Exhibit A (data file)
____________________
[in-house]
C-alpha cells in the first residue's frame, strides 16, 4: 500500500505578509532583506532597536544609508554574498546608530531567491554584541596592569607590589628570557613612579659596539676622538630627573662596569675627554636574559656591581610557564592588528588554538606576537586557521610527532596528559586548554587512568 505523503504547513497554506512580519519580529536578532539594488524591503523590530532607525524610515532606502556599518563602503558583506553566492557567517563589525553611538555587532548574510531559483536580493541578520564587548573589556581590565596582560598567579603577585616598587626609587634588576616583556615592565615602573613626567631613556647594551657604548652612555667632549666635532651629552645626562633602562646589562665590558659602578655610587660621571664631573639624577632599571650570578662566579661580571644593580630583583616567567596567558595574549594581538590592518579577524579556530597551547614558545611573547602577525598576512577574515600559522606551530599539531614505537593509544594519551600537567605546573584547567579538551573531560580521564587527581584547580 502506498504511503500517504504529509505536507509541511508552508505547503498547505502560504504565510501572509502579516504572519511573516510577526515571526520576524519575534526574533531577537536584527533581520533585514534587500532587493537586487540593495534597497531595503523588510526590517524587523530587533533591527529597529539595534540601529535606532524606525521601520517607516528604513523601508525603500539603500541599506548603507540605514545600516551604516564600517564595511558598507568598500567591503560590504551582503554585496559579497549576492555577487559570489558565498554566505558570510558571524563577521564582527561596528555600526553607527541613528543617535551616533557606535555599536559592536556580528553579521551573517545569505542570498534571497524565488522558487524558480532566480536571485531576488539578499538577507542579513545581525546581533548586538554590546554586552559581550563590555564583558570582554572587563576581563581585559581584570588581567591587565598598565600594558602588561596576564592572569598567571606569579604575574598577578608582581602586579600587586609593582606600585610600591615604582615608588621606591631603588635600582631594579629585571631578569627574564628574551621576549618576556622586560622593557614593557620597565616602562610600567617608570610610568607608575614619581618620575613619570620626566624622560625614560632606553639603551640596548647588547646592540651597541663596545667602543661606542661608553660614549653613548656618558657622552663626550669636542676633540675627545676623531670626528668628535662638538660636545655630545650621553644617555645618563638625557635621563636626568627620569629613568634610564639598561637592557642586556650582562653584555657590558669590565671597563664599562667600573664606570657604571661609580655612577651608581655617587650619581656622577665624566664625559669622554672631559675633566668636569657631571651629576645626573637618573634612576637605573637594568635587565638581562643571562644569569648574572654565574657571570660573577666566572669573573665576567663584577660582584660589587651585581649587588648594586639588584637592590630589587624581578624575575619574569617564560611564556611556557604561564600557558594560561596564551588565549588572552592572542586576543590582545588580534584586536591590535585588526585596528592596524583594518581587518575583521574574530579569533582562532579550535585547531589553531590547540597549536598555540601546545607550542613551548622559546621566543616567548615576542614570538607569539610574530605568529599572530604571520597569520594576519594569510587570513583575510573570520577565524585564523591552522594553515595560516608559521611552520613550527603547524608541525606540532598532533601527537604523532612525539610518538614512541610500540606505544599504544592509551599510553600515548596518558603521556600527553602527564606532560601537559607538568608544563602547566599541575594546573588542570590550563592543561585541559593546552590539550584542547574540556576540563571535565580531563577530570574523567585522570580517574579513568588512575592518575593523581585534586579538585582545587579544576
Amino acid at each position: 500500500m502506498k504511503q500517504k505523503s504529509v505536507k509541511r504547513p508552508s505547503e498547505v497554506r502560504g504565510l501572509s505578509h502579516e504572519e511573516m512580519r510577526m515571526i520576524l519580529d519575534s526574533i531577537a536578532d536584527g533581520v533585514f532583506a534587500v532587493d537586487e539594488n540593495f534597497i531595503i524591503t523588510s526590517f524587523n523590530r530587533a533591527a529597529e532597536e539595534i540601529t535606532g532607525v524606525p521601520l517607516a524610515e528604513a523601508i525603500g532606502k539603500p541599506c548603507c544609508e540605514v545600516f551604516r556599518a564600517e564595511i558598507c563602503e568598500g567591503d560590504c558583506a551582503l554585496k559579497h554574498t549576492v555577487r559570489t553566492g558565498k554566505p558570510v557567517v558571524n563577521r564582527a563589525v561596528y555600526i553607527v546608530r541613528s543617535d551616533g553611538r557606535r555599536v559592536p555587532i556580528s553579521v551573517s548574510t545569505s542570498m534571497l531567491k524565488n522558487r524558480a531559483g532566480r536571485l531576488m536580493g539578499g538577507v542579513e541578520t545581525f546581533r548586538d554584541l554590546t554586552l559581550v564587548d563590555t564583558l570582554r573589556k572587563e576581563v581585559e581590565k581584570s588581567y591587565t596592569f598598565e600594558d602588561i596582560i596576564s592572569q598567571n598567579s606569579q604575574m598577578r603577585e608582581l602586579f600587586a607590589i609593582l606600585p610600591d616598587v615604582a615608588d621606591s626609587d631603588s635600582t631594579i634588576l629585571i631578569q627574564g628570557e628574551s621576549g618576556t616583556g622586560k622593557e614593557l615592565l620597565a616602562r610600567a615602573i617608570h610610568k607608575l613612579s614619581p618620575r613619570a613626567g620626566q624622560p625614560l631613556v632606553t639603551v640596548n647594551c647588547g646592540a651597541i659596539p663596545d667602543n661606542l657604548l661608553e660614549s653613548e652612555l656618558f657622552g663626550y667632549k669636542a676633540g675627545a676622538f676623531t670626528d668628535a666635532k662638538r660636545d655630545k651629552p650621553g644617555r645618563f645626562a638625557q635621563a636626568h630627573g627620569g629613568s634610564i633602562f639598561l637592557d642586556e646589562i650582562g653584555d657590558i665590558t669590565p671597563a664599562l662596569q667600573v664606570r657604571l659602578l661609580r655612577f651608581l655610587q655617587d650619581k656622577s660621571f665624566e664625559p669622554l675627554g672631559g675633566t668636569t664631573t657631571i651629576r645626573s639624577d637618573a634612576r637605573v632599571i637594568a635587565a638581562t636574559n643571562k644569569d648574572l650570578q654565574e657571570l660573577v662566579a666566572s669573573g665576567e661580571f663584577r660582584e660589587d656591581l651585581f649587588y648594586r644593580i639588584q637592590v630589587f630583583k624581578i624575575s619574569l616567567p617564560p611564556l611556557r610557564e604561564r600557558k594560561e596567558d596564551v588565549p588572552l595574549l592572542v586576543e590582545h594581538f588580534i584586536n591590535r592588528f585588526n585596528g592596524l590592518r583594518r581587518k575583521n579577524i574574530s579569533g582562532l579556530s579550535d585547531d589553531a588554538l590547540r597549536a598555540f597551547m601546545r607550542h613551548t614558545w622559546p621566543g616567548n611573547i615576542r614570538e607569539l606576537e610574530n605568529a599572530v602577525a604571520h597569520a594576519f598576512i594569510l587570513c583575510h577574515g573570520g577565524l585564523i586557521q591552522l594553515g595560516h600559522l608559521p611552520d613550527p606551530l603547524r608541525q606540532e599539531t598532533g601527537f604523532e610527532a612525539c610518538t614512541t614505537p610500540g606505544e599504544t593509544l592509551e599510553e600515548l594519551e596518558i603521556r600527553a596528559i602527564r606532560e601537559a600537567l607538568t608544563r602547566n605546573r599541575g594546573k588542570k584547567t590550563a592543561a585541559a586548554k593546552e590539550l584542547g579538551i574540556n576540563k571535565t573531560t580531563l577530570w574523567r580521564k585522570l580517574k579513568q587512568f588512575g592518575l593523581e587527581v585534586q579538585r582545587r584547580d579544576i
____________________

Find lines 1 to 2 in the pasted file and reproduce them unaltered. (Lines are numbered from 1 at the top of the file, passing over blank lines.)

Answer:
[in-house]
C-alpha cells in the first residue's frame, strides 16, 4: 500500500505578509532583506532597536544609508554574498546608530531567491554584541596592569607590589628570557613612579659596539676622538630627573662596569675627554636574559656591581610557564592588528588554538606576537586557521610527532596528559586548554587512568 505523503504547513497554506512580519519580529536578532539594488524591503523590530532607525524610515532606502556599518563602503558583506553566492557567517563589525553611538555587532548574510531559483536580493541578520564587548573589556581590565596582560598567579603577585616598587626609587634588576616583556615592565615602573613626567631613556647594551657604548652612555667632549666635532651629552645626562633602562646589562665590558659602578655610587660621571664631573639624577632599571650570578662566579661580571644593580630583583616567567596567558595574549594581538590592518579577524579556530597551547614558545611573547602577525598576512577574515600559522606551530599539531614505537593509544594519551600537567605546573584547567579538551573531560580521564587527581584547580 502506498504511503500517504504529509505536507509541511508552508505547503498547505502560504504565510501572509502579516504572519511573516510577526515571526520576524519575534526574533531577537536584527533581520533585514534587500532587493537586487540593495534597497531595503523588510526590517524587523530587533533591527529597529539595534540601529535606532524606525521601520517607516528604513523601508525603500539603500541599506548603507540605514545600516551604516564600517564595511558598507568598500567591503560590504551582503554585496559579497549576492555577487559570489558565498554566505558570510558571524563577521564582527561596528555600526553607527541613528543617535551616533557606535555599536559592536556580528553579521551573517545569505542570498534571497524565488522558487524558480532566480536571485531576488539578499538577507542579513545581525546581533548586538554590546554586552559581550563590555564583558570582554572587563576581563581585559581584570588581567591587565598598565600594558602588561596576564592572569598567571606569579604575574598577578608582581602586579600587586609593582606600585610600591615604582615608588621606591631603588635600582631594579629585571631578569627574564628574551621576549618576556622586560622593557614593557620597565616602562610600567617608570610610568607608575614619581618620575613619570620626566624622560625614560632606553639603551640596548647588547646592540651597541663596545667602543661606542661608553660614549653613548656618558657622552663626550669636542676633540675627545676623531670626528668628535662638538660636545655630545650621553644617555645618563638625557635621563636626568627620569629613568634610564639598561637592557642586556650582562653584555657590558669590565671597563664599562667600573664606570657604571661609580655612577651608581655617587650619581656622577665624566664625559669622554672631559675633566668636569657631571651629576645626573637618573634612576637605573637594568635587565638581562643571562644569569648574572654565574657571570660573577666566572669573573665576567663584577660582584660589587651585581649587588648594586639588584637592590630589587624581578624575575619574569617564560611564556611556557604561564600557558594560561596564551588565549588572552592572542586576543590582545588580534584586536591590535585588526585596528592596524583594518581587518575583521574574530579569533582562532579550535585547531589553531590547540597549536598555540601546545607550542613551548622559546621566543616567548615576542614570538607569539610574530605568529599572530604571520597569520594576519594569510587570513583575510573570520577565524585564523591552522594553515595560516608559521611552520613550527603547524608541525606540532598532533601527537604523532612525539610518538614512541610500540606505544599504544592509551599510553600515548596518558603521556600527553602527564606532560601537559607538568608544563602547566599541575594546573588542570590550563592543561585541559593546552590539550584542547574540556576540563571535565580531563577530570574523567585522570580517574579513568588512575592518575593523581585534586579538585582545587579544576